Redesign luxury CUV is also ready for rugged off-road adventures
by: NORTHWEST AUTOMOTIVE PRESS ASSOCIATION Deep mud was no problem for the 2011 Jeep Grand Cherokee at this year's Mudfest off-road competition.

In the TV ads for Jeep's remarkable new Grand Cherokee, the company evokes images of the original four-wheel-drive military Jeeps. Small, agile and powered by a reliable four-cylinder engine, they hauled troops and supplies across rugged terrain throughout World War II.

Jeep obviously wants to remind potential buyers of its long tradition of building go-anywhere vehicles. But a more appropriate comparison might be the larger four-wheel-drive Dodge WC Command Cars built and deployed during WWII. Based on a half-ton truck chasis, they also went everywhere but featured a full hardtop, a more powerful six-cylinder engine and much more interior room.

Jeep still makes a model that is a direct descendant of the small WWII models, the Wrangler. But the Grand Cherokee is much closer to the Command Cars that carried high-ranking officers to and from the battlefield - big, powerful and roomy.

And still capable of serious off-road driving. Jeep gambled when it came time to replace the last generation Grand Cherokee, the company's aging top-of-the-line model. Even though the company was facing declining sales and bankruptcy caused by the recession, Jeep decided to directly challenge the world's most sophisticated off-road vehicles, the Land Rovers, Range Rovers and G-Class Mercedes sport utility vehicles built for serious cross-country driving.

To accomplish this, Jeep outfitted the new Grand Cherokee with a range of heavy-duty off-road components, including skid plates, a four-wheel-drive system that can be customized for different terrains and a suspension that can raised for greater clearance. Jeep also offered a range of powerful engines, from the company's all-new 3.6-liter Pentastar V6 to a 5.7-liter V8 that cranks out 360 horsepower and 390 foot-pounds of torque.

But, because the Grand Cherokee is also intended to be a luxury vehicle, Jeep outfitted it with a premium interior, supple ride and such appearance options as 20-inch polished aluminum wheels. The company also redesigned the body to be more aerodynamic while still retaining the classic Jeep Cherokee lines.

The results have exceeded all expectations. Sales of the new version of the Grand Cherokee are running car ahead of the previous generation. It has also won numerous off-road vehicle awards, including winning both the Best Off-Road and SUV of the Year awards at the 2011 Mudfest competition staged by the Northwest Automotive Press Association.

At the 2011 Mudfest competition, the new Grand Cherokee proved its ruggedness by easily handling a muddy trail obstructed with large rocks and logs. Only a few other vehicles were even deemed capable of taking on the challenge, and none of them did any better then the Jeep.

But the Grand Cherokee also excelled on the road, where its pliable suspension produced a remarkably smooth and quiet ride for such a large and formidable vehicle. The rich leather seats, smooth-shifting multi-speed automatic transmission and premium stereo system also helped the miles fly by.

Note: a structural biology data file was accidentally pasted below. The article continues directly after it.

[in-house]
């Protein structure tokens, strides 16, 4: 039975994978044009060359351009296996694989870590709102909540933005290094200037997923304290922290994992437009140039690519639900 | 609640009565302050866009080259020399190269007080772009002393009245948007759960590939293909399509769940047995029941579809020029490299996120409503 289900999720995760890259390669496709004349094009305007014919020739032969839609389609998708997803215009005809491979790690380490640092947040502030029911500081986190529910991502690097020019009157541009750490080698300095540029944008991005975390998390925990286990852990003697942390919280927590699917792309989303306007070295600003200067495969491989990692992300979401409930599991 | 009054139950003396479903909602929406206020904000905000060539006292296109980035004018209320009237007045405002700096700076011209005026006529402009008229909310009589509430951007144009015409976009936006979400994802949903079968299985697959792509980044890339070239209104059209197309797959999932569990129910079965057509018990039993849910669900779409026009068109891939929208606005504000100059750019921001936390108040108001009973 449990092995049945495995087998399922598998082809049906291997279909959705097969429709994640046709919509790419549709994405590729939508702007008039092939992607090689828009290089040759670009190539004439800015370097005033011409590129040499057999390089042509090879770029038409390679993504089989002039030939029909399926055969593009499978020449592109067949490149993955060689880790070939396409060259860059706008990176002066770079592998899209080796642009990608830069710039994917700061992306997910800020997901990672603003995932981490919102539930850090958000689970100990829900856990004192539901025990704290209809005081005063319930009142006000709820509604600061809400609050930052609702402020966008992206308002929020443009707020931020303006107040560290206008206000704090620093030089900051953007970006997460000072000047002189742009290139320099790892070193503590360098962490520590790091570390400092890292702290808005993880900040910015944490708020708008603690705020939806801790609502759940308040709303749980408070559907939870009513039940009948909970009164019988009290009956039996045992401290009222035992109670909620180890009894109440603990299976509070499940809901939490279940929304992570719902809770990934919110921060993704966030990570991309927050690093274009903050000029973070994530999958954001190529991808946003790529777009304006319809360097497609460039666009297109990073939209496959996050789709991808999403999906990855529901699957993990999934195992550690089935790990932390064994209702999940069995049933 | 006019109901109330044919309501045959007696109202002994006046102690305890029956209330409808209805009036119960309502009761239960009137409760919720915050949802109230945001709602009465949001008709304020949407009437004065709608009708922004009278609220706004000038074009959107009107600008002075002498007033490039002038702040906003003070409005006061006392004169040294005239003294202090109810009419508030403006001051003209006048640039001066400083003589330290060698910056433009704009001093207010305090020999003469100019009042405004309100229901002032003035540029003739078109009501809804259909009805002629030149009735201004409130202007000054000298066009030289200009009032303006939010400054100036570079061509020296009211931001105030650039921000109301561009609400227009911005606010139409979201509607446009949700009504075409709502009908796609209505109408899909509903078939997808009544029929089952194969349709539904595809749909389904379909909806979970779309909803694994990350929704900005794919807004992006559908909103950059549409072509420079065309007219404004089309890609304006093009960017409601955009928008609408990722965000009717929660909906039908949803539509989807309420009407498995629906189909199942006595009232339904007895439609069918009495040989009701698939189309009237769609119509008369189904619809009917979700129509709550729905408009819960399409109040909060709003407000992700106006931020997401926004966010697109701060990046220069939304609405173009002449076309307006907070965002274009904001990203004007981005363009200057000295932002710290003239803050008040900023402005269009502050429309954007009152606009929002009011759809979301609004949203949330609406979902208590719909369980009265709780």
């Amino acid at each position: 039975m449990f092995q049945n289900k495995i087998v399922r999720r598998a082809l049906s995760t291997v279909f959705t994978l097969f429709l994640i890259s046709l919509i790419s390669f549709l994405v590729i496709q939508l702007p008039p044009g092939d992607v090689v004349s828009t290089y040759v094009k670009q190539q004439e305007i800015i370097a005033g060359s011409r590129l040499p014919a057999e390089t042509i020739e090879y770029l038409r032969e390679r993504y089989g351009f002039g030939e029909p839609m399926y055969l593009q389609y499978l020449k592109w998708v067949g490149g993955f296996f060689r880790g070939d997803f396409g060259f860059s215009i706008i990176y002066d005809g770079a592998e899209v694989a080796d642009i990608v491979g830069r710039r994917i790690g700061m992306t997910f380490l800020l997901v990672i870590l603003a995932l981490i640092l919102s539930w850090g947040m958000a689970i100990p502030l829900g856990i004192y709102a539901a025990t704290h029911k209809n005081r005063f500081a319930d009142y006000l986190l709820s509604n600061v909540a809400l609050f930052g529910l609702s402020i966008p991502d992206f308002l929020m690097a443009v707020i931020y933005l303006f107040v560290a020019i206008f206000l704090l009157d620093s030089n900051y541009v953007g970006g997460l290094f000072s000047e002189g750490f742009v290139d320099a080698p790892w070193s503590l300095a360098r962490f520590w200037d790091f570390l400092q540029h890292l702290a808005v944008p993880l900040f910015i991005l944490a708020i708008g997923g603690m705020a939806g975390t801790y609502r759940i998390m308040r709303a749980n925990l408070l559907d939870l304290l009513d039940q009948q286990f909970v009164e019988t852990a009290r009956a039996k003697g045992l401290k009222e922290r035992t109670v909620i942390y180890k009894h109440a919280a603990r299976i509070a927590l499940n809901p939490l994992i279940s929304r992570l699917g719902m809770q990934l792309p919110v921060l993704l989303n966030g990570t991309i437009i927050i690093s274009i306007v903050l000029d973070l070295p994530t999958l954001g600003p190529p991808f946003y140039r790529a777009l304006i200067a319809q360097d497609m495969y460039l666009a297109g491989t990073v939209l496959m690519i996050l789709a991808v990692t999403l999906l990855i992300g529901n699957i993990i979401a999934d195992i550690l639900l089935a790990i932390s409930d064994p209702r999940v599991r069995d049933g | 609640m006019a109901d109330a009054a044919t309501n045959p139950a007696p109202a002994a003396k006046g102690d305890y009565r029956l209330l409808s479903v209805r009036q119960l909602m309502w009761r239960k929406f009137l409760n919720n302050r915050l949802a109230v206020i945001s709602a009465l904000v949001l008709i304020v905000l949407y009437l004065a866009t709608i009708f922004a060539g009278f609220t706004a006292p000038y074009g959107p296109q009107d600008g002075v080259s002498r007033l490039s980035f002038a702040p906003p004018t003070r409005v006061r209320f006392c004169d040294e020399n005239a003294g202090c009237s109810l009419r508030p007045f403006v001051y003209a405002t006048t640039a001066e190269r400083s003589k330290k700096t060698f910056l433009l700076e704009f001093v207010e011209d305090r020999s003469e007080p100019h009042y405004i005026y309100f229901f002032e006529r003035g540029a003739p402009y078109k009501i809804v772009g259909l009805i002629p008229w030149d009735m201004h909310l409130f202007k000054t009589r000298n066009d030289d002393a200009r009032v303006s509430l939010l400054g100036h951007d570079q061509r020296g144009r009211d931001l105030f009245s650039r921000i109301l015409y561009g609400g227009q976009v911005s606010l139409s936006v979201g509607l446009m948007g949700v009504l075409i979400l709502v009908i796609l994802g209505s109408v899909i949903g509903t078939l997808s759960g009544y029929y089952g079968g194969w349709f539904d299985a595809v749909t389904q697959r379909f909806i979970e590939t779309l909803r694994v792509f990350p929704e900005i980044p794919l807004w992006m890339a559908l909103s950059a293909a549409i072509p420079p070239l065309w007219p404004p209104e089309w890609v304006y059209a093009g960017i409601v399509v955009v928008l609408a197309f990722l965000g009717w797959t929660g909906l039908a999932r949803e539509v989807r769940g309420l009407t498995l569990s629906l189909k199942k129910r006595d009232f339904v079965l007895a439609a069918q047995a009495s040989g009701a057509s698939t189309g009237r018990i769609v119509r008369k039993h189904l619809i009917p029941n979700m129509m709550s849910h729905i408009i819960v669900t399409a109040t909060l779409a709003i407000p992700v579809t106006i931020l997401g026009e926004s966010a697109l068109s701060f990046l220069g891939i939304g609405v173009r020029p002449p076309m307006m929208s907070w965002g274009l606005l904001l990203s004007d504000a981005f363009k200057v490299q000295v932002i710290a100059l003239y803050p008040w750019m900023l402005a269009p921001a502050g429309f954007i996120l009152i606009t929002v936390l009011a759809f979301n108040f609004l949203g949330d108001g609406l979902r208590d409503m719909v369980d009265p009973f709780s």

These impressions were reinforced by a week spent in Laredo version of the Grand Cherokee equipped with a number of option packages, including Quadra-Drive II 4WD, Quadra-Lift Air Suspension, Electronic Limited Slip Differential and Hill Descent Control. Such equipment made the test vehicle Trail Rated, meaning it is capable of going practically anywhere in the right hands. But it was also easy to drive around town and on area freeways. The steering was light and precise, while the suspension floated over potholes and broken pavement.

Of course, the Grand Cherokee isn't an economy car. Our test vehicle was only EPA rated at an average of 15 miles per gallon. Still, that's a nearly 10 percent improvement over last year.

With a starting price of $32,215, the Grand Cherokee is a real value compared to other large CUVs. The option packages on our vehicle pushed the price to $41,860, which is still less than most of the serious competition. That's why Consumer Reports has rated the Grand Cherokee as a Best Buy.

Jeep is the only American manufacturer still producing heavy-duty off-road vehicles. The two-door and four-door version of the Wrangler are equally capable, although not as luxurious as the Grand Cherokee. But General Motors and Ford have settled for CUVs with only mild to medium off-road abilities, at best, leaving it to Jeep to carry on the tradition that started in the heat of battle nearly 70 years ago.

Facts and figures

• Model: 2011 Grand Cherokee.

• Manufacturer: Jeep.

• Class: Full-size Crossover Utility Vehicle.

• Layout: Front engine, all-wheel-drive.

• Style: Four door liftback.

• Engines: 3.6-liter V6 (290 hp); 5.7-liter V8 (360 hp, 390 ft-lbs, as tested).

• Transmission: Six-speed automatic with Sport mode and steering wheel mounted shift paddles.

• EPA estimated city/highway mileage: 13/19 (as tested).

• Price: Beginning at $32,215 ($41,860 as tested).

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